Xestia cinerascens (Smith, 1891)




Xestia cinerascens is a fairly small Xestia (FW length 13 - 16 mm) with dull brown-gray forewings marked with darker spots and a shade across the distal forewing. The ground color is even, medium-dark brown-gray, with a slight red tint in some specimens. The transverse lines are thin and dark gray. The antemedial line is undulating, slightly obliqued away from the base at the posterior margin. The postmedial line is scalloped between the veins, drawn slightly toward the base at the costal margin and gently convex toward the outer margin elsewhere. The subterminal line is irregular, evident as the lateral margin of an even thickness dark shade which precedes it across the width of the forewing. The orbicular and reniform spots are similar, light with darker gray-brown filling. The claviform spot is absent. The fringe is similar to the wing in most specimens but distinctly reddish in some specimens with a similar flush across the wing. The hindwing is  dirty gray-brown, slightly darker toward the margin, with a similar color fringe and a barely evident discal spot. The head and thorax are similar to the ground color of the forewings. The male antenna is biserrate with long fasciculations.

Xestia cinerascens is most similar to several Abagrotis species, particularly Abagrotis hermina and Abagrotis turbulenta. It differs from both of them in having an irregular subterminal line, smooth in both of these Abagrotis species. The reniform spot of X. cinerascens is also larger than in these species.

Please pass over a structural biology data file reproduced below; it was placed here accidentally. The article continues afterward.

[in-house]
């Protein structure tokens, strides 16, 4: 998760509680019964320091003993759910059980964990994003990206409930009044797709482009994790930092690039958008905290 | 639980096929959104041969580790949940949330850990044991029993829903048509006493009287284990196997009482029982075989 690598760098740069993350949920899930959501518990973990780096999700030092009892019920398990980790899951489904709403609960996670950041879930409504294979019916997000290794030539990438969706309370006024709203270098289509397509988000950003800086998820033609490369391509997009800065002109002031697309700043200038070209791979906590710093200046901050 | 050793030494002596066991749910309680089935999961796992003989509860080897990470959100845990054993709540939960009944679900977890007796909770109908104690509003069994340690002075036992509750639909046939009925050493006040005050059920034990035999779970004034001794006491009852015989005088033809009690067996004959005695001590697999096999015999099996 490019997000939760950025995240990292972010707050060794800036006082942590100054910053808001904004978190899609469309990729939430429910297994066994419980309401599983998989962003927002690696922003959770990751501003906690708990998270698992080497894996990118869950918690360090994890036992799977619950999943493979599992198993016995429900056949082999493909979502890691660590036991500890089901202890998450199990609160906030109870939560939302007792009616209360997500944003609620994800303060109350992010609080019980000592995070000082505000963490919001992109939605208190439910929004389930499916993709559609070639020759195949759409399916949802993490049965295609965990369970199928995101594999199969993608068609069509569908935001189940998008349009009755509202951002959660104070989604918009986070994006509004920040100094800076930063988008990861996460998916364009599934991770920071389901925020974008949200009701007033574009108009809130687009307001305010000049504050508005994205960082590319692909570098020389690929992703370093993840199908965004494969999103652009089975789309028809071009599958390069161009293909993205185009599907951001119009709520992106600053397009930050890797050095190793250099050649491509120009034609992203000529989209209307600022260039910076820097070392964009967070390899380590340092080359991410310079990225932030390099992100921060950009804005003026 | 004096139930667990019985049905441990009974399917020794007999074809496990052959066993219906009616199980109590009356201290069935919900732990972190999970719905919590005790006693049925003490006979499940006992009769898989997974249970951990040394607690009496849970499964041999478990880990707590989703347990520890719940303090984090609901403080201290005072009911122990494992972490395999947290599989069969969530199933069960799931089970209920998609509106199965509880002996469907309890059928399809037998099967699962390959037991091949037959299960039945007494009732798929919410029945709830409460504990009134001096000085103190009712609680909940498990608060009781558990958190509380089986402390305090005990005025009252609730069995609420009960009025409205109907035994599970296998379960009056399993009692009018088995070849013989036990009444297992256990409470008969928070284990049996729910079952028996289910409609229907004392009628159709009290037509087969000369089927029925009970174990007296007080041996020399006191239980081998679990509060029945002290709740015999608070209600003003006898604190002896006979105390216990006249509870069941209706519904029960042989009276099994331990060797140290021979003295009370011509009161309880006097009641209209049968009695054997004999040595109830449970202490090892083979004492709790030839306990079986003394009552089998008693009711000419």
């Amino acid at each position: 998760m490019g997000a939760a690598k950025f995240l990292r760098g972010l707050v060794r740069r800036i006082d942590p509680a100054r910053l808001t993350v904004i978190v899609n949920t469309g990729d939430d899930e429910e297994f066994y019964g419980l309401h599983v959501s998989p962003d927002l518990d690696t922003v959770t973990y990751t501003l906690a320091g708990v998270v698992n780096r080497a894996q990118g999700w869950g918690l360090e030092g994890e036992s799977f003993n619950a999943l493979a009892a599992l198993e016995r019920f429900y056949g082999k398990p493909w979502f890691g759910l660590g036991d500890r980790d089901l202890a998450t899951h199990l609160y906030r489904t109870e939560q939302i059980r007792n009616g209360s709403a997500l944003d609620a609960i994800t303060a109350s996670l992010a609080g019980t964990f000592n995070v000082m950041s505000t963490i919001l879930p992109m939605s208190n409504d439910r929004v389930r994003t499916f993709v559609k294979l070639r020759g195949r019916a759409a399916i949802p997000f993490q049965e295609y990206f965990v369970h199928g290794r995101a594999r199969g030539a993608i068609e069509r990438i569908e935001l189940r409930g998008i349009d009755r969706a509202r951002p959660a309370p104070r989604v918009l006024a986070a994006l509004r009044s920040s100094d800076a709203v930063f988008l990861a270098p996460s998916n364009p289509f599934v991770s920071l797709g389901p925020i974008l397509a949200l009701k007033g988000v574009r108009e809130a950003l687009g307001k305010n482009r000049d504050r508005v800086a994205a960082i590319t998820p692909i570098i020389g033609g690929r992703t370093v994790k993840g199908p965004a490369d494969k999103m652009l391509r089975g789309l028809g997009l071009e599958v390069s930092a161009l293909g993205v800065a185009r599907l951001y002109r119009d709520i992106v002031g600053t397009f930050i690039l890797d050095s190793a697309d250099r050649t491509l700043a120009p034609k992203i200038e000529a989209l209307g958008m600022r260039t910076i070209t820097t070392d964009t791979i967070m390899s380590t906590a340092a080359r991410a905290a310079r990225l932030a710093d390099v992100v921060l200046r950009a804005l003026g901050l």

Xestia is a large and diverse genus found throughout temperate, alpine, and arctic portions of the Northern Hemisphere. The genus is subdivided into three subgenera, Xestia, Megasema, and Pachnobia, by Lafontaine (1998). The genus is defined by a thumb-like ventral extension called the pollex which arises from the base of the clasper of the male valve. Xestia cinerascens belongs to the subgenus Xestia.


This species is narrowly endemic to the Pacific Northwest, and is usually rare and sporadic in more open habitats.  West of the Cascades, it is mostly found in dry grassland and oak savanna habitats, but also occurs in mixed hardwood-conifer forests at low elevations.  East of the Cascades, it occurs in moist riparian zones along creeks and rivers, and even in disturbed agricultural areas at low elevations.


Pacific Northwest

Xestia cinerascens is widely distributed but uncommon in the interior steppe of the Columbia Basin, eastern Oregon, and Snake River Plain. It also occurs west of the Cascade Range crest in the Willamette Valley and Siskiyou Mountains of Oregon. It has not been collected in western Washington or in British Columbia.


This species has a fairly small range in the North American West. The only records from outside of the Pacific Northwest are from California, where it occurs as far south as Sacramento.

Life History


No information is presently available regarding larval foodplants of this species.


Adults fly predominantly in early fall, with most records from late August to mid-September. It is nocturnal and comes to lights.

Economic Importance




Lafontaine (1998)

Moth Photographers Group